Jump to content

Type keyword(s) to search

S03.E13: The Primaries

  • Reply
  • Start Topic

Recommended Posts


Segments: Ongoing Venezuelan protests, Elbowgate, Democratic and Republican presidential primaries and the primary process, Ramzan Kadyrov


Link to comment
2 minutes ago, Victor the Crab said:

I'd do that to Kadyrov just to tell him "Found your cat. Tastes like chicken. XD"

Boo!  Poor cat.  And when he's found, he has to go back to that guy.

That was the tamest representation of the disaster of the 1968 Democratic convention that I've ever seen.  And then there's the 1972 convention, which lacked rioting but was top-heavy with political correctness, quotas, and carefully writing the blueprint for their own destruction.  And I say that as probably the only McGovern supporter in my town at that time.

Link to comment

Not bad, but frankly, I thought Samantha Bee did a better job explaining how the current Democratic primary procedure came to be (and in another episode, how the Republican party ended up in its current form).  

Kadyrov and the cat was a much better bit.

  • Love 1
Link to comment

I was at an office wine and cheese thing earlier today and one of my bosses made a comment about not understanding the US delegate/primary process (we're Canadian) and as everyone around the table were nodding their heads in agreement, I piped up: "Well..." Shortly after I amazed them with an explanation, it came up that someone's American cousin has never had a passport because he would rather not travel internationally than bother with the trouble of getting one (baffling!) and when I told them about plenty of Americans not having any ID at all and the voter ID laws, I think I blew their minds. Thanks to John Oliver for making me look incredibly knowledgeable today, even if it's just from dedicated consumption of late night political comedy. (My mom was also there and her reaction was "I wish you knew this much about Canadian politics." My reply was "I don't find our PM formally apologizing for an accidental elbow over and over again in our goofy accent nearly as compelling as this current American s***show." It seems so fascinatingly gory and unfailingly impolite.)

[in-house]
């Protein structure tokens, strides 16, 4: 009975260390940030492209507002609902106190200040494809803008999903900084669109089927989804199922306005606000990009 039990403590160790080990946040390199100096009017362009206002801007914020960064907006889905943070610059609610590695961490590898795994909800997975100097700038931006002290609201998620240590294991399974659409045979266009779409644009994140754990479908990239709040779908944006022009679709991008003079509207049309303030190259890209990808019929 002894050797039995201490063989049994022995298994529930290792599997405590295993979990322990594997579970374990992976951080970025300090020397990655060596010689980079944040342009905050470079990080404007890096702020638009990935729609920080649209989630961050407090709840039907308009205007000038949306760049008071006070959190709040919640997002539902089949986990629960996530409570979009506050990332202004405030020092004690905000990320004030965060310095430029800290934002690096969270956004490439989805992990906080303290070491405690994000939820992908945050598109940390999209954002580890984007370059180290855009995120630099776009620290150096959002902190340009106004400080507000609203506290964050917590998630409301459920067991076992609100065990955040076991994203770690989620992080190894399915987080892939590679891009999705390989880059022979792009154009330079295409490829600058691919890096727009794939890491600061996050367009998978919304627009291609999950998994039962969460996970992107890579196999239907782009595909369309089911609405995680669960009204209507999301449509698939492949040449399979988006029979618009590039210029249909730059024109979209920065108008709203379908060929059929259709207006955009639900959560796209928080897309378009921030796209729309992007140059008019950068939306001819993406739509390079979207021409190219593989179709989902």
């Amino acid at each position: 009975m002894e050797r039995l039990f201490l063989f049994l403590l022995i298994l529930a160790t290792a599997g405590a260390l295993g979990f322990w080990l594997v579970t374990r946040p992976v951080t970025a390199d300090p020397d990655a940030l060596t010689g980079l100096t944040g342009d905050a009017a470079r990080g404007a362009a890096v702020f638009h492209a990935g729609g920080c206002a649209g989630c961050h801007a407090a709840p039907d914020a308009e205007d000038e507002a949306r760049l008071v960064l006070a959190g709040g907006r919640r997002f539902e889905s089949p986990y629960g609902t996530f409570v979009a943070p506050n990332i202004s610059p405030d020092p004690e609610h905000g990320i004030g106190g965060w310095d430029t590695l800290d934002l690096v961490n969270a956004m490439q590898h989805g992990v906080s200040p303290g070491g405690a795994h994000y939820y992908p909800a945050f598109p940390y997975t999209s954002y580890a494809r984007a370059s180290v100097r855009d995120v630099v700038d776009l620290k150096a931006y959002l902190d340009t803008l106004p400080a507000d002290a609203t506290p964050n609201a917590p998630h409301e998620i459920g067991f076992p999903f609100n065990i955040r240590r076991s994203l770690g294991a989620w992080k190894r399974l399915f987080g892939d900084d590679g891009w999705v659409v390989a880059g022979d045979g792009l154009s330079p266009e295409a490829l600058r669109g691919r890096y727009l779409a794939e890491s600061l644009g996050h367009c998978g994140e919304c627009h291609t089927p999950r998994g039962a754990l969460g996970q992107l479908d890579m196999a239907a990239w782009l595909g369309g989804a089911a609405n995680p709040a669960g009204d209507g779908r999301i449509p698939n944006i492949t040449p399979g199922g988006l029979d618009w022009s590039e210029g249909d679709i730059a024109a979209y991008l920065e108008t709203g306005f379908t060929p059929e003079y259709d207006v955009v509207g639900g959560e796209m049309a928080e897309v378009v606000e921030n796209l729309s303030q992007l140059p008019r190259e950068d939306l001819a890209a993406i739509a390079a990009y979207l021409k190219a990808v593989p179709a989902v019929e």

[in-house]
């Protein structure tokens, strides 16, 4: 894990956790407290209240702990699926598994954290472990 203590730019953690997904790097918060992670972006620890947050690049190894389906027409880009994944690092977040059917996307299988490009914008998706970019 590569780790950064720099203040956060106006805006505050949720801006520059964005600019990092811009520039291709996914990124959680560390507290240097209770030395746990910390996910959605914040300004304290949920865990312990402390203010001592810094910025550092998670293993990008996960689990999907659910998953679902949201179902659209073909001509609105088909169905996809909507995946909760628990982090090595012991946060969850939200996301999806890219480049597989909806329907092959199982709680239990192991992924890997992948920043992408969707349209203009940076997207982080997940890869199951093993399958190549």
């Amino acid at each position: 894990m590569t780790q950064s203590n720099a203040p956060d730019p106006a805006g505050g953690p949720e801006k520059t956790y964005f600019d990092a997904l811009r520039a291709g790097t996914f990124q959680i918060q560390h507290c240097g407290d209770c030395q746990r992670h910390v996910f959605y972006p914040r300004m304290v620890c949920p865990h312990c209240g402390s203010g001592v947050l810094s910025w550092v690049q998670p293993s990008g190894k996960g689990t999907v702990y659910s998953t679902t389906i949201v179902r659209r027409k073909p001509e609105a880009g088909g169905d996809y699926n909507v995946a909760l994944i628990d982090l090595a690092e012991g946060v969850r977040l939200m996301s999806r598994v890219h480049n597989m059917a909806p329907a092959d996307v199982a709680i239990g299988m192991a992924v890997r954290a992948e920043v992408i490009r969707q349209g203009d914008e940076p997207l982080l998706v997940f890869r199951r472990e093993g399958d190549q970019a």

Also, after decades in finance, all our advisors are in agreement that Trump is going to win and Hillary will be indicted for something before she can be elected. We washed that bitter pill down with a good laugh about how the seed money of the Trump fortune came from his draft dodging grandfather selling roadkill to prospectors during the Yukon gold rush. The original "Trump Steaks" to be sure. 

  • Love 7
Link to comment


Sorry to disappoint John Oliver, but the problem isn’t the drop in oil prices; it’s the Venezuelan government.


The government has printed so much money that it has caused rampant inflation. The country is so broke it can no longer afford to print it’s own money.

The Venezuelan government fails to protect private property rights, allowing literally thousands of squatters to occupy other people’s property.

The government of Venezuela has and continues to interfere in the marketplace. One of their favorite backward activities is implementing price controls, which has led to rampant shortages of basic necessities from toilet paper to flour.


Venezuela is a classic case of government failure. Bad ideas have led to bad policies. Bad policies have led to bad outcomes. We should feel for the people of Venezuela. I’d argue that we should feel just anger at their current situation, as it is wholly unnecessary. When we discuss where to place the blame, however, it’s important to get our facts right. The monster in Venezuela isn’t the liquid under the soil; it’s the government.


Venezuela’s Problem Isn’t Oil—It’s Government




As a broadcast journalist in the United States, I struggle to get stories from the crisis in my country, Venezuela, on the air. People are usually only interested if tear gas and dead bodies are involved. I did manage to file a story on the 2014 protests for ABC’s World News Tonight. This same story was erroneously passed off as a current news story on last Sunday’s episode of “Last Week Tonight” with John Oliver. Not only that, he’s previously joked that Venezuela is a country that you think about so little, you don’t even know where to locate it on a map.

This goes to show that there is insufficient public information on the current situation in Venezuela. It also reveals a general lack of awareness of how intertwined the situation in Venezuela is with what’s going on in Colombia and Cuba. Yet, the interrelationship between these countries has far reaching implications for Latin America, the United States, and the broader international community.


Sustainable Peace in Colombia and True Democracy in Cuba Requires Peace in Venezuela

Edited by OneWhoLurks